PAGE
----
Factionalism is not all that unites the CPI-M and the Congress.
Kerala was the birthplace of Adi Shankara, that supreme proponent of the doctrine of 'Advaita' (non-duality). True to that heritage, the seeming duality between Congressmen and Marxists is largely 'maya'.
Space does not permit a complete recitation of the SNC-Lavalin Scandal. Suffice it to say that the Comptroller & Auditor General found that the Kerala State Electricity Board had incurred an estimated loss of Rs 374.50 crore (Rs 3.74 billion) after signing a deal with the Canadian firm SNC-Lavalin.
Those subsequently investigated included two former power ministers in Kerala, the Congress's G Karthikeyan and the CPI-M's aforementioned Pinarayi Vijayan.
Both the Congress-dominated United Democratic Front and the CPI-M-led Left Democratic Front took refuge in the same excuse of 'zero loss' (later made much more famous by Kapil Sibal while defending the Congress position in the 2G Scam).
Or take the stated positions of both the Congress and the CPI-M when it comes to foreign direct investment in the retail sector. While the prime minister was prepared to risk his ministry on the issue in Delhi the chief minister of Kerala was equally adamant that it would not be permitted in his state -- precisely the position adopted by the CPI-M in Parliament.
What do Keralites do if they want a break from this political 'advaita'?
Could voters see the BJP as an option? I was surprised at the numbers who turned out to attend Narendra Modi's rallies in Kochi and in Thiruvananthapuram, but numbers may not translate into votes.
Narendra Modi's popularity may be more of a headache to the CPI-M than to the Congress. What is not generally understood outside Kerala is that the CPI-M is largely the 'Hindu' party in the state.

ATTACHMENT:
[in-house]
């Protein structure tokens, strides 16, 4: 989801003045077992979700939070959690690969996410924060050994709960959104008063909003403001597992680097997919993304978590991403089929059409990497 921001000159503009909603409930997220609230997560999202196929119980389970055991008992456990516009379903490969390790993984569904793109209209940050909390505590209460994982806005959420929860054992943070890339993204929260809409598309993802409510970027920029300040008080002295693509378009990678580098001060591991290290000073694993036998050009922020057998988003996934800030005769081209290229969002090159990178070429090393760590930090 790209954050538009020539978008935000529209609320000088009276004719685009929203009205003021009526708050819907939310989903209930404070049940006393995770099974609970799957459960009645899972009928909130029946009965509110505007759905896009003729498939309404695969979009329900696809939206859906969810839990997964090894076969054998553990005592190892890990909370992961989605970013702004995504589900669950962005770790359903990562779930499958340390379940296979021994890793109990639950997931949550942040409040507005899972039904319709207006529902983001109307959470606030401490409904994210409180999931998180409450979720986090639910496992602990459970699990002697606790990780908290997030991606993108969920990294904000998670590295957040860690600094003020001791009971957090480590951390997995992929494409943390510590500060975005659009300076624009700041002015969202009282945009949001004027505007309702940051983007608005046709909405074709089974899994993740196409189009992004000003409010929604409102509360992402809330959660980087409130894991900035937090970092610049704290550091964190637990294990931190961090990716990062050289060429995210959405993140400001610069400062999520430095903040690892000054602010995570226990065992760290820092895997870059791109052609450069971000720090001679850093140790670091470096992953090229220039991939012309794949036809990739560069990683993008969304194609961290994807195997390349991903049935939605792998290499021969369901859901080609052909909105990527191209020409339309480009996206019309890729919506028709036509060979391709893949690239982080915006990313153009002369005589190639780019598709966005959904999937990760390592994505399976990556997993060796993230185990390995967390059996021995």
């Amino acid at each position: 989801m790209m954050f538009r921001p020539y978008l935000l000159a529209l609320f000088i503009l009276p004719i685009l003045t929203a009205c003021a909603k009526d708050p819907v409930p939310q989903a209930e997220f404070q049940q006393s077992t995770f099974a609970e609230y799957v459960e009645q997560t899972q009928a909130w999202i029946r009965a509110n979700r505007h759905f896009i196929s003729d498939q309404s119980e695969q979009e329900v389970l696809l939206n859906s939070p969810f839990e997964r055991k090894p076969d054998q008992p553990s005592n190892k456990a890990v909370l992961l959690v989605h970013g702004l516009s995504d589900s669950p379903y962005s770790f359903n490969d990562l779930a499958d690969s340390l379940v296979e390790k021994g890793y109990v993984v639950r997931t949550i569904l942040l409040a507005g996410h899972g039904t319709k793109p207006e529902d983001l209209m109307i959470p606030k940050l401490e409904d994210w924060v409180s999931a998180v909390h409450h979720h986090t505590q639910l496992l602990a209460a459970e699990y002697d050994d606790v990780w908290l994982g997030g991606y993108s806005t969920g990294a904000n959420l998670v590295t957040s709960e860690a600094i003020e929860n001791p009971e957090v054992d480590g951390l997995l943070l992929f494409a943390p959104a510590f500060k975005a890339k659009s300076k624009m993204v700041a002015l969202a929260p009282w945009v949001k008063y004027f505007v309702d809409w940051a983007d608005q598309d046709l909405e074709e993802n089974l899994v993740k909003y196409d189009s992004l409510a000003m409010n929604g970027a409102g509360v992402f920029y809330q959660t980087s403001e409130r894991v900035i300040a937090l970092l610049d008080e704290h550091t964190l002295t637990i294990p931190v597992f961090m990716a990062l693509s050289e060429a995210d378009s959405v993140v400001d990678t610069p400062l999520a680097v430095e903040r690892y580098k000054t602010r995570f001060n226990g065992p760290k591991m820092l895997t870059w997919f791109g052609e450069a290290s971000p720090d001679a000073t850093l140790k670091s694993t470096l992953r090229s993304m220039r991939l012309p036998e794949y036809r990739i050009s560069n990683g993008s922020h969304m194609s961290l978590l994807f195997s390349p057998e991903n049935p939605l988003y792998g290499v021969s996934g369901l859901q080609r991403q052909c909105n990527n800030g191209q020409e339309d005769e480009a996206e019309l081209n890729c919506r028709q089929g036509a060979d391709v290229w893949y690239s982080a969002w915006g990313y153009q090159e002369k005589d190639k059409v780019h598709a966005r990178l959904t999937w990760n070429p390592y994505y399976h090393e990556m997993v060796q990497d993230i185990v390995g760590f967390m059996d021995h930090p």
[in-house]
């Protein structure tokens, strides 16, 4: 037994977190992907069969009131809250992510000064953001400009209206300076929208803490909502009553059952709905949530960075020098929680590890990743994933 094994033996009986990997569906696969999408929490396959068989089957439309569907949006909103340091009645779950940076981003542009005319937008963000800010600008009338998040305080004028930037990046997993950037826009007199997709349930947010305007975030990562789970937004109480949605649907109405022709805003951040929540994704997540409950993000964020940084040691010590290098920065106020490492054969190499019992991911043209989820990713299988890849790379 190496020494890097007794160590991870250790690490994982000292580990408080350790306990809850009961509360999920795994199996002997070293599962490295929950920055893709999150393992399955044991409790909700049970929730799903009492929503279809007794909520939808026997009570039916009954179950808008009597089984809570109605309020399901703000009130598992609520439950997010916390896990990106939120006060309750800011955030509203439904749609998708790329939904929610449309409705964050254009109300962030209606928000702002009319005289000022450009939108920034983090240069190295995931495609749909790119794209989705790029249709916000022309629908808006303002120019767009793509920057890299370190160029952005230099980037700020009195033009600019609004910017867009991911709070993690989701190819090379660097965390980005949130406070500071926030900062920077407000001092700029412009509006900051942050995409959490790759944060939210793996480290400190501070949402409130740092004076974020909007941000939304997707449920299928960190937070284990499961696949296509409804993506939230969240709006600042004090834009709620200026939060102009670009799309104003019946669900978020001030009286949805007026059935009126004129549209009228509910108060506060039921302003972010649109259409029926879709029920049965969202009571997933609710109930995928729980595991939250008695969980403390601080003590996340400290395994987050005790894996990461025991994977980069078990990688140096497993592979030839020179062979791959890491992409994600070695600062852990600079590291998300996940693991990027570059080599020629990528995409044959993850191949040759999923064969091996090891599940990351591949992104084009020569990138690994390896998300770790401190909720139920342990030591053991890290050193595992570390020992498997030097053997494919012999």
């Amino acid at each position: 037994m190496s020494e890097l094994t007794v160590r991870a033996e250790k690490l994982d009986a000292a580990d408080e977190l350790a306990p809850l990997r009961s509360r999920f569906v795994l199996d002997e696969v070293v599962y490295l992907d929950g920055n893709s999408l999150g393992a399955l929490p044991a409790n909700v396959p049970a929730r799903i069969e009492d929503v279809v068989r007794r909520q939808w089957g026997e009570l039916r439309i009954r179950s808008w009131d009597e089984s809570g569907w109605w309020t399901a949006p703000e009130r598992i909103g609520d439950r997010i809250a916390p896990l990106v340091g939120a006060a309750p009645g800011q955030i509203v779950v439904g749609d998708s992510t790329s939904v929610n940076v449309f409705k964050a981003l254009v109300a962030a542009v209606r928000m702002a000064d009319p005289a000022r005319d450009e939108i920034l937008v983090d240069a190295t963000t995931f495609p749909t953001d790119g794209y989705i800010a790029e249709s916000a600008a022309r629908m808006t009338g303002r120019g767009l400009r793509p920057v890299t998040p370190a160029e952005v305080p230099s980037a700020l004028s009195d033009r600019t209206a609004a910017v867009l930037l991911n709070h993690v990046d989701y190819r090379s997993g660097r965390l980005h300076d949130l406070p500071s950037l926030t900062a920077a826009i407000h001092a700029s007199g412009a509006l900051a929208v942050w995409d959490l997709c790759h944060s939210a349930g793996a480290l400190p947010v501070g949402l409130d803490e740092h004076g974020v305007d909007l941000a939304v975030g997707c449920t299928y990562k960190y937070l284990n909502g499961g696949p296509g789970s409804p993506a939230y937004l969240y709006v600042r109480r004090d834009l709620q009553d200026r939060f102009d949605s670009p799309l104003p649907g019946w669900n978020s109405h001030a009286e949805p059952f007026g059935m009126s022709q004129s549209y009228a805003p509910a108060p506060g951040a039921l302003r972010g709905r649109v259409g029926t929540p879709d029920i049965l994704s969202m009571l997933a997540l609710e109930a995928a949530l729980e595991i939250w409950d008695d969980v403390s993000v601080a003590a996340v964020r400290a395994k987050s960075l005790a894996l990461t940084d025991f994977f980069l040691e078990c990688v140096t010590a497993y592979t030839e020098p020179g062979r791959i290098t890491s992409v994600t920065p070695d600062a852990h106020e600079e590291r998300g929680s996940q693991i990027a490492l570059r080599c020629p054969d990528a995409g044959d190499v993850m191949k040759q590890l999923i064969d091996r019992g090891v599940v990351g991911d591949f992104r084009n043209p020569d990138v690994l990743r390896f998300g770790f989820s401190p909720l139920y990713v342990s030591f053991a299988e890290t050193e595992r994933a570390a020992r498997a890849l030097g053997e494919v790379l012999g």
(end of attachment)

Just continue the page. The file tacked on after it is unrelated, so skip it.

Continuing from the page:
The Congress rests on the Christian and the Muslim vote, given political expression by its allies, the Kerala Congress and the Muslim League.
But are Christians in Kerala completely committed to the Congress?
One by-play missed by a Delhi-obsessed media was the meeting between Narendra Modi and two leaders of the Malankara Orthodox Church (Kerala's chief minister's own sect). You could explain away the presence of the Ahmedabad diocese's Geevereghese Mar Julius in meeting his own state's chief minister, but not that of the Chengannur diocese's Metropolitan Thomas Mar Athanasius.
After the meeting Mar Athanasius told journalists that he would be happy to see Modi as the next prime minister. That is as unsubtle as it gets!
But if your political affiliations are Left of centre the BJP is obviously not an option. Could the Aam Aadmi Party offer a real choice, particularly to disaffected members of the CPI-M?
On December 30, Prashant Bhushan of the Aam Aadmi Party was in Thiruvananthapuram. The Aam Aadmi Party's resident legal eagle said he come to seek V S Achuthanandan's 'guidance, help and support to bring about a political transformation', adding without prompting, 'I have not invited him to our party.'
Left unsaid -- but understood by everyone -- was the word 'yet' hovering between 'not' and 'invited'.
The upshot is that both Narendra Modi's BJP and Prashant Bhushan's Aam Aadmi Party are wooing sections of the CPI-M, either (subtly) as Hindus or (none too subtly) by preaching against corruption. This plays into the Congress's hands.
V M Sudheeran and V D Satheesan are well placed to woo voters on several counts. Even their foes dare not accuse them of corruption. Having risen from the cadres they have an affinity with the ordinary Congress worker. They are under the circumstances the two best choices for reviving the Congress.
Let us give credit where credit is due. Rahul Gandhi has, for once, chosen well.
For more columns by Mr T V R Shenoy, please click here.
Image: Rahul Gandhi on Congress posters during the 2011 assembly election in Kerala. Photograph: Reuben NV/Rediff.com